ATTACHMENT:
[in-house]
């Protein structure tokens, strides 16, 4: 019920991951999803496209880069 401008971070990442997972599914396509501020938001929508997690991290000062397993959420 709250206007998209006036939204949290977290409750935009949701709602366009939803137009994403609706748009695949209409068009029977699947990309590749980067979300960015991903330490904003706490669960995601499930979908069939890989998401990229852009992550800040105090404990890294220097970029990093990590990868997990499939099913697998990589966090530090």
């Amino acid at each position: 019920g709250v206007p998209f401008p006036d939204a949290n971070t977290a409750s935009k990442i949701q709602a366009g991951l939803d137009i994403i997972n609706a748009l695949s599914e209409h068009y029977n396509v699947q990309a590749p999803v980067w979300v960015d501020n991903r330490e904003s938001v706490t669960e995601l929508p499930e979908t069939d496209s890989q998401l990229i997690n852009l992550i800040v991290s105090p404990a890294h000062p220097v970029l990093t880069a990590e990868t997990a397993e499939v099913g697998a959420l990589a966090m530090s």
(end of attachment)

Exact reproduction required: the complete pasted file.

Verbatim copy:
[in-house]
């Protein structure tokens, strides 16, 4: 019920991951999803496209880069 401008971070990442997972599914396509501020938001929508997690991290000062397993959420 709250206007998209006036939204949290977290409750935009949701709602366009939803137009994403609706748009695949209409068009029977699947990309590749980067979300960015991903330490904003706490669960995601499930979908069939890989998401990229852009992550800040105090404990890294220097970029990093990590990868997990499939099913697998990589966090530090």
């Amino acid at each position: 019920g709250v206007p998209f401008p006036d939204a949290n971070t977290a409750s935009k990442i949701q709602a366009g991951l939803d137009i994403i997972n609706a748009l695949s599914e209409h068009y029977n396509v699947q990309a590749p999803v980067w979300v960015d501020n991903r330490e904003s938001v706490t669960e995601l929508p499930e979908t069939d496209s890989q998401l990229i997690n852009l992550i800040v991290s105090p404990a890294h000062p220097v970029l990093t880069a990590e990868t997990a397993e499939v099913g697998a959420l990589a966090m530090s």